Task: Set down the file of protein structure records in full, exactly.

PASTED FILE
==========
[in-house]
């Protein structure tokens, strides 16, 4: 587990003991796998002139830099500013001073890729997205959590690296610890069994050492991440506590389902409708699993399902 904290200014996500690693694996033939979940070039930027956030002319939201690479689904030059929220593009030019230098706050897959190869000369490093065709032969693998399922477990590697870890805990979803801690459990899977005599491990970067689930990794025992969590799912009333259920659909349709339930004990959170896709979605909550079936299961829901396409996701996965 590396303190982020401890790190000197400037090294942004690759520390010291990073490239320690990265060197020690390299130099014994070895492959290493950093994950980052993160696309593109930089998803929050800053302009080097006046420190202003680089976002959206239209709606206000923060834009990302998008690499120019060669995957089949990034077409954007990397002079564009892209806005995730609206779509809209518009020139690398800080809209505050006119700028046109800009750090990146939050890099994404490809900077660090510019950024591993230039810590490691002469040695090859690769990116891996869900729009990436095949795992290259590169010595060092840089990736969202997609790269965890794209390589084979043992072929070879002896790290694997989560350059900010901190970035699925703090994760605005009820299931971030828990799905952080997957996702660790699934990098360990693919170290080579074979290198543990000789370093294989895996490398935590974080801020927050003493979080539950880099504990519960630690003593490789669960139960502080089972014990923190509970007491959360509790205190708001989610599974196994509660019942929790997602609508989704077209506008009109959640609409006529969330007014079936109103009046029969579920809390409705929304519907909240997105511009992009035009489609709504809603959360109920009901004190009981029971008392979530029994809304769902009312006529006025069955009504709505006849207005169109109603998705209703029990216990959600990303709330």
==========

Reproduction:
[in-house]
């Protein structure tokens, strides 16, 4: 587990003991796998002139830099500013001073890729997205959590690296610890069994050492991440506590389902409708699993399902 904290200014996500690693694996033939979940070039930027956030002319939201690479689904030059929220593009030019230098706050897959190869000369490093065709032969693998399922477990590697870890805990979803801690459990899977005599491990970067689930990794025992969590799912009333259920659909349709339930004990959170896709979605909550079936299961829901396409996701996965 590396303190982020401890790190000197400037090294942004690759520390010291990073490239320690990265060197020690390299130099014994070895492959290493950093994950980052993160696309593109930089998803929050800053302009080097006046420190202003680089976002959206239209709606206000923060834009990302998008690499120019060669995957089949990034077409954007990397002079564009892209806005995730609206779509809209518009020139690398800080809209505050006119700028046109800009750090990146939050890099994404490809900077660090510019950024591993230039810590490691002469040695090859690769990116891996869900729009990436095949795992290259590169010595060092840089990736969202997609790269965890794209390589084979043992072929070879002896790290694997989560350059900010901190970035699925703090994760605005009820299931971030828990799905952080997957996702660790699934990098360990693919170290080579074979290198543990000789370093294989895996490398935590974080801020927050003493979080539950880099504990519960630690003593490789669960139960502080089972014990923190509970007491959360509790205190708001989610599974196994509660019942929790997602609508989704077209506008009109959640609409006529969330007014079936109103009046029969579920809390409705929304519907909240997105511009992009035009489609709504809603959360109920009901004190009981029971008392979530029994809304769902009312006529006025069955009504709505006849207005169109109603998705209703029990216990959600990303709330």